Facebook playing hard to get with Yahoo

Constance Loizos
San Jose Mercury News
Matt Cohler (left) sits with Mark Zuckerberg, founder of in their office in Palo Alto, California, August, 26, 2005. (Karen T. Borchers/San Jose Mercury News/MCT)

While YouTube and Google got hitched after a quick flurry of negotiations, Facebook, another hot Internet start-up, is going through a more agonizing courtship.

SAN JOSE, Calif.--While YouTube and Google got hitched after a quick flurry of negotiations, Facebook, another hot Internet start-up, is going through a more agonizing courtship.

Search giant Google and online video upstart YouTube agreed recently to a $1.65 billion union after a week of talks. But Facebook, the popular social-networking site, is apparently nowhere close to an agreement with Yahoo, despite monthslong talks and widespread anticipation about the pairing.

Negotiations first stumbled when Yahoo's falling stock made it harder for the search giant and Facebook to agree on a price that Yahoo could afford, reportedly between $800 million and $1 billion.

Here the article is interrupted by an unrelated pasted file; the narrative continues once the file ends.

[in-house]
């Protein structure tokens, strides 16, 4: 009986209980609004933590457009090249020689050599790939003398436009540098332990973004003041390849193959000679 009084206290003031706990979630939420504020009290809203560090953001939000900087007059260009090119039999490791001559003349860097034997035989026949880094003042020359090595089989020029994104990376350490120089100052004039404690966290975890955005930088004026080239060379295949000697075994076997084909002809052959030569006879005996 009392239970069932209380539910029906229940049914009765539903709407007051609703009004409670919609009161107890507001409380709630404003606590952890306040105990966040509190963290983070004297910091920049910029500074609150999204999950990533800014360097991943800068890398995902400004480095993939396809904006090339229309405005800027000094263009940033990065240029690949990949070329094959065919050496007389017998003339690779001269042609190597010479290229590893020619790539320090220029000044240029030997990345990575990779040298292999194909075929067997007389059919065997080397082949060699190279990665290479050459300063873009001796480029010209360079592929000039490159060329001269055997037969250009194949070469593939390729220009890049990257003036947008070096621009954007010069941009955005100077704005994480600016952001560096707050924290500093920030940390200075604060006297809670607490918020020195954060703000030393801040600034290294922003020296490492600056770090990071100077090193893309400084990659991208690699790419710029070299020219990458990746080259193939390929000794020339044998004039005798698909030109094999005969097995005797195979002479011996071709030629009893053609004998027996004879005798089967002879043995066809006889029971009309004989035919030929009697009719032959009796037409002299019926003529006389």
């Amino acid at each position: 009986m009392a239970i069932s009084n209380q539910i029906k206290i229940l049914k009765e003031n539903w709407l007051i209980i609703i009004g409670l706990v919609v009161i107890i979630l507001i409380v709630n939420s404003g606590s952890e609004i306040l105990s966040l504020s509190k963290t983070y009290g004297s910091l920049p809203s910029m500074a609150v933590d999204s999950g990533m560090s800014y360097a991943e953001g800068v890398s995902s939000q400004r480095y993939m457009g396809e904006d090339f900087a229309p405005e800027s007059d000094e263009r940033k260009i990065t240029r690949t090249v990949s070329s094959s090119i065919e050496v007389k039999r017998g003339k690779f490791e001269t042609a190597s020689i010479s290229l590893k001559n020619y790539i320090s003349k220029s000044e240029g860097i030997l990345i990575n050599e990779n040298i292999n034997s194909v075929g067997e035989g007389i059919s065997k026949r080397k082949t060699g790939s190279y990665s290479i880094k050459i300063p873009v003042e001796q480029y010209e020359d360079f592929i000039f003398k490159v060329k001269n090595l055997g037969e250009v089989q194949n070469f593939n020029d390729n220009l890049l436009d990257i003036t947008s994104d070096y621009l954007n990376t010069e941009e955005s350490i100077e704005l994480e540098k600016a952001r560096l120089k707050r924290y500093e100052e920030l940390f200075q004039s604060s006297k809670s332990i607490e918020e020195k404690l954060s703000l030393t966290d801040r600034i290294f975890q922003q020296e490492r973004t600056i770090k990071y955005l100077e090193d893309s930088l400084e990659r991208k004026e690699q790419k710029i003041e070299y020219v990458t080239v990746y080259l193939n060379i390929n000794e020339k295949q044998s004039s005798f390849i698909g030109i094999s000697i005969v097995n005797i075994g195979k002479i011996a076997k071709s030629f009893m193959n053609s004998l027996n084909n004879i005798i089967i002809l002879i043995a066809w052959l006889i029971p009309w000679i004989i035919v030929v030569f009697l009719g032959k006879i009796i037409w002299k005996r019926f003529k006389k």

But another obstacle, say people familiar with the situation, has been Mark Zuckerberg, Facebook's 22-year-old founder, chairman and chief executive, who has already rebuffed several suitors and isn't prepared to sell the Palo Alto, Calif.-based company unless some conditions are met, including price and control after a sale.

One of the most widely watched young entrepreneurs since a 22-year-old Marc Andreessen co-founded Netscape Communications in 1994, Zuckerberg exerts a remarkable amount of control over the company, which sources say is "fundamentally pretty far apart" from Yahoo at this point. He is still Facebook's largest shareholder despite two rounds of venture capital funding, and is, according to associates, very much calling the shots.